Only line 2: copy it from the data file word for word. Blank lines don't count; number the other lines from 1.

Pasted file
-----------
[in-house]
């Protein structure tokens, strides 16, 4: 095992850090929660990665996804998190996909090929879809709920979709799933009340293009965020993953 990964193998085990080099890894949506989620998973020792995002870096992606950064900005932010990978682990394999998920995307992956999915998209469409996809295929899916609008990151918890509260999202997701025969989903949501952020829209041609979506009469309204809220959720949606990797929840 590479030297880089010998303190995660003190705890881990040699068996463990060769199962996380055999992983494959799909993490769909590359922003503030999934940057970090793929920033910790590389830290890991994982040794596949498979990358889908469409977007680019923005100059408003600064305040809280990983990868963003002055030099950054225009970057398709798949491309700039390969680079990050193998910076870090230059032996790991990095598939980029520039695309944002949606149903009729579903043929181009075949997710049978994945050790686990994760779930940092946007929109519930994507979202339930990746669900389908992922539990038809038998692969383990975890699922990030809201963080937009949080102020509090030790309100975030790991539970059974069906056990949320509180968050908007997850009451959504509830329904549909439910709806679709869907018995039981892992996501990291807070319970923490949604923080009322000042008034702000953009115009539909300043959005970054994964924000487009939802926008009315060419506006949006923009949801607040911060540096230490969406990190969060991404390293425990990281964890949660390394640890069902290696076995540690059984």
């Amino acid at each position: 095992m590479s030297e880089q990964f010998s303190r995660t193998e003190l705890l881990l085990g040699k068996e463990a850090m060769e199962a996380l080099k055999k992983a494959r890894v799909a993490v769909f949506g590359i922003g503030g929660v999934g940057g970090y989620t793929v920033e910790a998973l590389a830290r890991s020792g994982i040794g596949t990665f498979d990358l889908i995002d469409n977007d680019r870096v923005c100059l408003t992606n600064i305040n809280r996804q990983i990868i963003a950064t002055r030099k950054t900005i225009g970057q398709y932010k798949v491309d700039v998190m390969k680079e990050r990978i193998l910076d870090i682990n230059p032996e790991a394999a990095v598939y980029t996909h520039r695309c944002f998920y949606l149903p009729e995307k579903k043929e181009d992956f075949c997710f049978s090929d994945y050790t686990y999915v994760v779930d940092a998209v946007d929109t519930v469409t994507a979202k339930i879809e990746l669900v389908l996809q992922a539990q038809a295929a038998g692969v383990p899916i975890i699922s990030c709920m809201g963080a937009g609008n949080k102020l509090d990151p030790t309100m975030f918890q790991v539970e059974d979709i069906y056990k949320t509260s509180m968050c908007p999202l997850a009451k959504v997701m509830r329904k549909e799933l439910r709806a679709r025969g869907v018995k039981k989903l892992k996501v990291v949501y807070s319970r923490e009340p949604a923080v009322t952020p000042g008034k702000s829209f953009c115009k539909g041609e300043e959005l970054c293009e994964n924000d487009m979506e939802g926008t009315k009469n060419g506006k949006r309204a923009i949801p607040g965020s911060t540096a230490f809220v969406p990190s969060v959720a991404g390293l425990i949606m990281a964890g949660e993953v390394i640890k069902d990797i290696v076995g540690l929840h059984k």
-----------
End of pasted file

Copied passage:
């Protein structure tokens, strides 16, 4: 095992850090929660990665996804998190996909090929879809709920979709799933009340293009965020993953 990964193998085990080099890894949506989620998973020792995002870096992606950064900005932010990978682990394999998920995307992956999915998209469409996809295929899916609008990151918890509260999202997701025969989903949501952020829209041609979506009469309204809220959720949606990797929840 590479030297880089010998303190995660003190705890881990040699068996463990060769199962996380055999992983494959799909993490769909590359922003503030999934940057970090793929920033910790590389830290890991994982040794596949498979990358889908469409977007680019923005100059408003600064305040809280990983990868963003002055030099950054225009970057398709798949491309700039390969680079990050193998910076870090230059032996790991990095598939980029520039695309944002949606149903009729579903043929181009075949997710049978994945050790686990994760779930940092946007929109519930994507979202339930990746669900389908992922539990038809038998692969383990975890699922990030809201963080937009949080102020509090030790309100975030790991539970059974069906056990949320509180968050908007997850009451959504509830329904549909439910709806679709869907018995039981892992996501990291807070319970923490949604923080009322000042008034702000953009115009539909300043959005970054994964924000487009939802926008009315060419506006949006923009949801607040911060540096230490969406990190969060991404390293425990990281964890949660390394640890069902290696076995540690059984």